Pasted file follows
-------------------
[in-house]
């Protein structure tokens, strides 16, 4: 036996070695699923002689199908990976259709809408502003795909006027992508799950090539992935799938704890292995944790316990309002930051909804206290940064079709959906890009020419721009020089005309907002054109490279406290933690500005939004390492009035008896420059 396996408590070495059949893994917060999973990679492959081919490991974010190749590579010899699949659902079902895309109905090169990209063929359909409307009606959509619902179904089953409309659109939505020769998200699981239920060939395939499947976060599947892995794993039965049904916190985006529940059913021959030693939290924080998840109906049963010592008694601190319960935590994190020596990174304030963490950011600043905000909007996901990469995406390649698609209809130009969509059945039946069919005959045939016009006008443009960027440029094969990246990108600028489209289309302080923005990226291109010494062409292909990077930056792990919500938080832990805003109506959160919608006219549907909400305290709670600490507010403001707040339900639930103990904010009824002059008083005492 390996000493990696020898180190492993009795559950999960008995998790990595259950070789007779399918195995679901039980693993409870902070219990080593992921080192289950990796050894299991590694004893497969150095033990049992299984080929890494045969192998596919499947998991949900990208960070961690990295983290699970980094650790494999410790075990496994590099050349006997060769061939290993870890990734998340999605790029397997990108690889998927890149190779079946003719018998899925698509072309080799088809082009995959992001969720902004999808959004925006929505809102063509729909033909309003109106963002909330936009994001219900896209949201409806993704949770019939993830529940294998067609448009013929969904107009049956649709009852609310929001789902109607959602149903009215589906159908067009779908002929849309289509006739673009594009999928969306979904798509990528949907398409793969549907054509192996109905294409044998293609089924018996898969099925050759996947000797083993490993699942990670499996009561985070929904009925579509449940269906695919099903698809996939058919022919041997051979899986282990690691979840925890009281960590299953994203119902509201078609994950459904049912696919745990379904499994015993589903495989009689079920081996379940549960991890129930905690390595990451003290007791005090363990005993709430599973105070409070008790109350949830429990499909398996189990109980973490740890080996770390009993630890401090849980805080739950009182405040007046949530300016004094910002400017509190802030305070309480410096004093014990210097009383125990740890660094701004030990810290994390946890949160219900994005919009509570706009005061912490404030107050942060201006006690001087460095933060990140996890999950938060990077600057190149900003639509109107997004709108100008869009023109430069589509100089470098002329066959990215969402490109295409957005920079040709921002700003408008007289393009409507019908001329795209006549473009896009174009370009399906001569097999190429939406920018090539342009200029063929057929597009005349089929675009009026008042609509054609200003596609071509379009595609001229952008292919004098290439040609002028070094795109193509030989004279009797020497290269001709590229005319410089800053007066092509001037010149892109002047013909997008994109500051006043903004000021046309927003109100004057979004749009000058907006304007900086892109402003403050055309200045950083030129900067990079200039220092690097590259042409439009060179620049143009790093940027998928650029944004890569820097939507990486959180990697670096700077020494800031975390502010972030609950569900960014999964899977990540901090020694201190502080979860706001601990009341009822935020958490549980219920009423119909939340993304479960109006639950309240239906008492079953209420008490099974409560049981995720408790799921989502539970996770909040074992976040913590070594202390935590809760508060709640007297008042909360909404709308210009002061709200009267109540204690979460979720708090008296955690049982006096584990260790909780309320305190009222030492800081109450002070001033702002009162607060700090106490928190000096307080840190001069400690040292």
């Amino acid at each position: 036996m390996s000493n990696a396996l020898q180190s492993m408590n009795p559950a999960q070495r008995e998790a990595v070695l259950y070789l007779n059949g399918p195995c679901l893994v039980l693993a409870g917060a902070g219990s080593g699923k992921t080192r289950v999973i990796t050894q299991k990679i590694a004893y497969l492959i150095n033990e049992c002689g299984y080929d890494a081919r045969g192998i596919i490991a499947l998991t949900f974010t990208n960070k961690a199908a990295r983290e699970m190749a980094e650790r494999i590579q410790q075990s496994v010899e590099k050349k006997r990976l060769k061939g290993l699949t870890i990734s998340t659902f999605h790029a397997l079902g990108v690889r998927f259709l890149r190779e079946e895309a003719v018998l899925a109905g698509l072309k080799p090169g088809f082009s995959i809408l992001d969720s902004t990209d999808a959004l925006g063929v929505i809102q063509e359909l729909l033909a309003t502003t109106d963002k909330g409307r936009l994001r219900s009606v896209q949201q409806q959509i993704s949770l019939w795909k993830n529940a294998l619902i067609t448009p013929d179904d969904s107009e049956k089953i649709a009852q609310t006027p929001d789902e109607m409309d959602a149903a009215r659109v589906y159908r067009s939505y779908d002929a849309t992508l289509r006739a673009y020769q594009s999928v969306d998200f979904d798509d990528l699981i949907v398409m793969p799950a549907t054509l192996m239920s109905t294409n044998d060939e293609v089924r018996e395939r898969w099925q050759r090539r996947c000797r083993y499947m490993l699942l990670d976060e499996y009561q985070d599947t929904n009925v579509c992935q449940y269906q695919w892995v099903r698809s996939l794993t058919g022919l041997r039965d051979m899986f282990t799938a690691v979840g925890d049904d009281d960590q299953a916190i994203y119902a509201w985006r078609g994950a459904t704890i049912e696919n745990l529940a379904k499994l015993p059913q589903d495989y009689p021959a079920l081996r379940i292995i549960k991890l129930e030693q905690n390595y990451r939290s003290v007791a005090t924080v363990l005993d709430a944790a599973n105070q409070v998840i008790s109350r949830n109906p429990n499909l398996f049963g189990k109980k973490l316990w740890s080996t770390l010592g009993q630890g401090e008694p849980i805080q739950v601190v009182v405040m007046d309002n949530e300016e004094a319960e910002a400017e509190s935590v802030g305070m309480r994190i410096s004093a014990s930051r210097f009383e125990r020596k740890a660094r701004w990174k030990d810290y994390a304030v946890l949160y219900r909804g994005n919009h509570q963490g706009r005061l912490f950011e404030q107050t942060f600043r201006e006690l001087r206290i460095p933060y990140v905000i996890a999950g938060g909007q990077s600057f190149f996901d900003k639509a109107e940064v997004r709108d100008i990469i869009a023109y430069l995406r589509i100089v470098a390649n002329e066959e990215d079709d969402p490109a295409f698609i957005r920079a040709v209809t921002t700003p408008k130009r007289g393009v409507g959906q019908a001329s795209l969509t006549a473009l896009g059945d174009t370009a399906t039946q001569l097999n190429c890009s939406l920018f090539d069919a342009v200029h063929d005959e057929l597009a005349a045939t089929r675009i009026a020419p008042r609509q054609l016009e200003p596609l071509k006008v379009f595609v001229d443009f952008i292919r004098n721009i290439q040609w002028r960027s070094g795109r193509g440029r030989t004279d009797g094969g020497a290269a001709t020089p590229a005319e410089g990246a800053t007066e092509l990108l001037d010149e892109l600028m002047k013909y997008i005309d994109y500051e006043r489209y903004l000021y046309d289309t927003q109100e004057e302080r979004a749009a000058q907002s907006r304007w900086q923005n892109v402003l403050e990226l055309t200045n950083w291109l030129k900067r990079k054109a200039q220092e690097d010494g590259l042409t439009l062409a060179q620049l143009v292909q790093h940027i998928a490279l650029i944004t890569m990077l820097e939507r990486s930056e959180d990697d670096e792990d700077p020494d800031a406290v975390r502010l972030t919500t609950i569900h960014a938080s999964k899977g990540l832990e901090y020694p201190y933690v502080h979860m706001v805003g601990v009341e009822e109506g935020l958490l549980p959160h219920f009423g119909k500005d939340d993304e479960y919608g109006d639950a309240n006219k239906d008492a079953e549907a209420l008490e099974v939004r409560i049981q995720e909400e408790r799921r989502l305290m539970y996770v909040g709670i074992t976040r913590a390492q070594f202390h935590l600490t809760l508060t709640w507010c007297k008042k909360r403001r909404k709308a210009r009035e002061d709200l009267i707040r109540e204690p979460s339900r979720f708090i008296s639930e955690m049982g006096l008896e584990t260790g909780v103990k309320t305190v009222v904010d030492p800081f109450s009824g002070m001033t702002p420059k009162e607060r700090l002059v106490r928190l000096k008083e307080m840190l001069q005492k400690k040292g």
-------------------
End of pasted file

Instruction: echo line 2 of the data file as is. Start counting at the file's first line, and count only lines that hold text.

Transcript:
């Protein structure tokens, strides 16, 4: 036996070695699923002689199908990976259709809408502003795909006027992508799950090539992935799938704890292995944790316990309002930051909804206290940064079709959906890009020419721009020089005309907002054109490279406290933690500005939004390492009035008896420059 396996408590070495059949893994917060999973990679492959081919490991974010190749590579010899699949659902079902895309109905090169990209063929359909409307009606959509619902179904089953409309659109939505020769998200699981239920060939395939499947976060599947892995794993039965049904916190985006529940059913021959030693939290924080998840109906049963010592008694601190319960935590994190020596990174304030963490950011600043905000909007996901990469995406390649698609209809130009969509059945039946069919005959045939016009006008443009960027440029094969990246990108600028489209289309302080923005990226291109010494062409292909990077930056792990919500938080832990805003109506959160919608006219549907909400305290709670600490507010403001707040339900639930103990904010009824002059008083005492 390996000493990696020898180190492993009795559950999960008995998790990595259950070789007779399918195995679901039980693993409870902070219990080593992921080192289950990796050894299991590694004893497969150095033990049992299984080929890494045969192998596919499947998991949900990208960070961690990295983290699970980094650790494999410790075990496994590099050349006997060769061939290993870890990734998340999605790029397997990108690889998927890149190779079946003719018998899925698509072309080799088809082009995959992001969720902004999808959004925006929505809102063509729909033909309003109106963002909330936009994001219900896209949201409806993704949770019939993830529940294998067609448009013929969904107009049956649709009852609310929001789902109607959602149903009215589906159908067009779908002929849309289509006739673009594009999928969306979904798509990528949907398409793969549907054509192996109905294409044998293609089924018996898969099925050759996947000797083993490993699942990670499996009561985070929904009925579509449940269906695919099903698809996939058919022919041997051979899986282990690691979840925890009281960590299953994203119902509201078609994950459904049912696919745990379904499994015993589903495989009689079920081996379940549960991890129930905690390595990451003290007791005090363990005993709430599973105070409070008790109350949830429990499909398996189990109980973490740890080996770390009993630890401090849980805080739950009182405040007046949530300016004094910002400017509190802030305070309480410096004093014990210097009383125990740890660094701004030990810290994390946890949160219900994005919009509570706009005061912490404030107050942060201006006690001087460095933060990140996890999950938060990077600057190149900003639509109107997004709108100008869009023109430069589509100089470098002329066959990215969402490109295409957005920079040709921002700003408008007289393009409507019908001329795209006549473009896009174009370009399906001569097999190429939406920018090539342009200029063929057929597009005349089929675009009026008042609509054609200003596609071509379009595609001229952008292919004098290439040609002028070094795109193509030989004279009797020497290269001709590229005319410089800053007066092509001037010149892109002047013909997008994109500051006043903004000021046309927003109100004057979004749009000058907006304007900086892109402003403050055309200045950083030129900067990079200039220092690097590259042409439009060179620049143009790093940027998928650029944004890569820097939507990486959180990697670096700077020494800031975390502010972030609950569900960014999964899977990540901090020694201190502080979860706001601990009341009822935020958490549980219920009423119909939340993304479960109006639950309240239906008492079953209420008490099974409560049981995720408790799921989502539970996770909040074992976040913590070594202390935590809760508060709640007297008042909360909404709308210009002061709200009267109540204690979460979720708090008296955690049982006096584990260790909780309320305190009222030492800081109450002070001033702002009162607060700090106490928190000096307080840190001069400690040292």